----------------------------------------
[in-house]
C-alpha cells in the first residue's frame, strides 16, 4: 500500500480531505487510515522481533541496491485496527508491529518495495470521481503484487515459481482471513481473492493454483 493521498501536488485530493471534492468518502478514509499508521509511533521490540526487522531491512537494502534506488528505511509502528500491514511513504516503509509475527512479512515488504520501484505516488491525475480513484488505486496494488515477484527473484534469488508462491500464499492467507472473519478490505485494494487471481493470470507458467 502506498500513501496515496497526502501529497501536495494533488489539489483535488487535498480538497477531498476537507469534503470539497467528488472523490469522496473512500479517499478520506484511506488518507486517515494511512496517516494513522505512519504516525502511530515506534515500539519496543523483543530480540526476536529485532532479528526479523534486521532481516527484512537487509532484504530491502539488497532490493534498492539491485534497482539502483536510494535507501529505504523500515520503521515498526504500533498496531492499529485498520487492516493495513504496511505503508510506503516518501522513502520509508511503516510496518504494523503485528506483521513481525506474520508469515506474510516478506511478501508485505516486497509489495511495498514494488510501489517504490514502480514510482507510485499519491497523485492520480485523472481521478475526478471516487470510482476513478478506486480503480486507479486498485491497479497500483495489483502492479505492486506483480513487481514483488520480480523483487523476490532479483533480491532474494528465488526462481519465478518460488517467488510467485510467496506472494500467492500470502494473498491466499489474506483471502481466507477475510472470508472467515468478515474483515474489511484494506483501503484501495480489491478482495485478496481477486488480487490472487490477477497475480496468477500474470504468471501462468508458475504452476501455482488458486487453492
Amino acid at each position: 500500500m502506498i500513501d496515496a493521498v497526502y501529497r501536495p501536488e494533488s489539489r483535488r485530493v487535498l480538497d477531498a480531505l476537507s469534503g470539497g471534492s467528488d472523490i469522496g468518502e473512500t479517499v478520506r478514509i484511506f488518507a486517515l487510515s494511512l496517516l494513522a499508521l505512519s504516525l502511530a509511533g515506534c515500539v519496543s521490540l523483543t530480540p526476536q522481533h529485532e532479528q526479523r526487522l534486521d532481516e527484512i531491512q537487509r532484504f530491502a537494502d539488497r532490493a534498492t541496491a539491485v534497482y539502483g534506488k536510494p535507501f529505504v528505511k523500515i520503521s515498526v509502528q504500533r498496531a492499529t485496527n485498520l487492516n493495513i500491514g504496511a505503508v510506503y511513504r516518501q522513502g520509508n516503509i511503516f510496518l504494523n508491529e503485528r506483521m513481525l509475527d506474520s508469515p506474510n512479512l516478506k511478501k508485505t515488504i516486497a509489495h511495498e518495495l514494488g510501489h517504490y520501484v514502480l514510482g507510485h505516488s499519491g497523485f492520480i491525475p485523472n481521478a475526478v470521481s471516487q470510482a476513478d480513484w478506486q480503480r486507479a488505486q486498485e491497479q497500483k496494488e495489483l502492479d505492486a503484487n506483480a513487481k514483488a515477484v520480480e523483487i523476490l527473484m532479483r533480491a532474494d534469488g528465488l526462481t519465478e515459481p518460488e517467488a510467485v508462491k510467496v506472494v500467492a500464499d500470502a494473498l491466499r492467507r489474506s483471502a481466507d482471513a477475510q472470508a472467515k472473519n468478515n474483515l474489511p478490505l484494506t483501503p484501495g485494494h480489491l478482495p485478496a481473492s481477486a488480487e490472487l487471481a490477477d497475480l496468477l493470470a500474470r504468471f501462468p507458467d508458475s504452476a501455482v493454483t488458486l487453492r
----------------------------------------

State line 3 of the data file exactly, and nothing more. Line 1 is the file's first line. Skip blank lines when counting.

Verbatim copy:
Amino acid at each position: 500500500m502506498i500513501d496515496a493521498v497526502y501529497r501536495p501536488e494533488s489539489r483535488r485530493v487535498l480538497d477531498a480531505l476537507s469534503g470539497g471534492s467528488d472523490i469522496g468518502e473512500t479517499v478520506r478514509i484511506f488518507a486517515l487510515s494511512l496517516l494513522a499508521l505512519s504516525l502511530a509511533g515506534c515500539v519496543s521490540l523483543t530480540p526476536q522481533h529485532e532479528q526479523r526487522l534486521d532481516e527484512i531491512q537487509r532484504f530491502a537494502d539488497r532490493a534498492t541496491a539491485v534497482y539502483g534506488k536510494p535507501f529505504v528505511k523500515i520503521s515498526v509502528q504500533r498496531a492499529t485496527n485498520l487492516n493495513i500491514g504496511a505503508v510506503y511513504r516518501q522513502g520509508n516503509i511503516f510496518l504494523n508491529e503485528r506483521m513481525l509475527d506474520s508469515p506474510n512479512l516478506k511478501k508485505t515488504i516486497a509489495h511495498e518495495l514494488g510501489h517504490y520501484v514502480l514510482g507510485h505516488s499519491g497523485f492520480i491525475p485523472n481521478a475526478v470521481s471516487q470510482a476513478d480513484w478506486q480503480r486507479a488505486q486498485e491497479q497500483k496494488e495489483l502492479d505492486a503484487n506483480a513487481k514483488a515477484v520480480e523483487i523476490l527473484m532479483r533480491a532474494d534469488g528465488l526462481t519465478e515459481p518460488e517467488a510467485v508462491k510467496v506472494v500467492a500464499d500470502a494473498l491466499r492467507r489474506s483471502a481466507d482471513a477475510q472470508a472467515k472473519n468478515n474483515l474489511p478490505l484494506t483501503p484501495g485494494h480489491l478482495p485478496a481473492s481477486a488480487e490472487l487471481a490477477d497475480l496468477l493470470a500474470r504468471f501462468p507458467d508458475s504452476a501455482v493454483t488458486l487453492r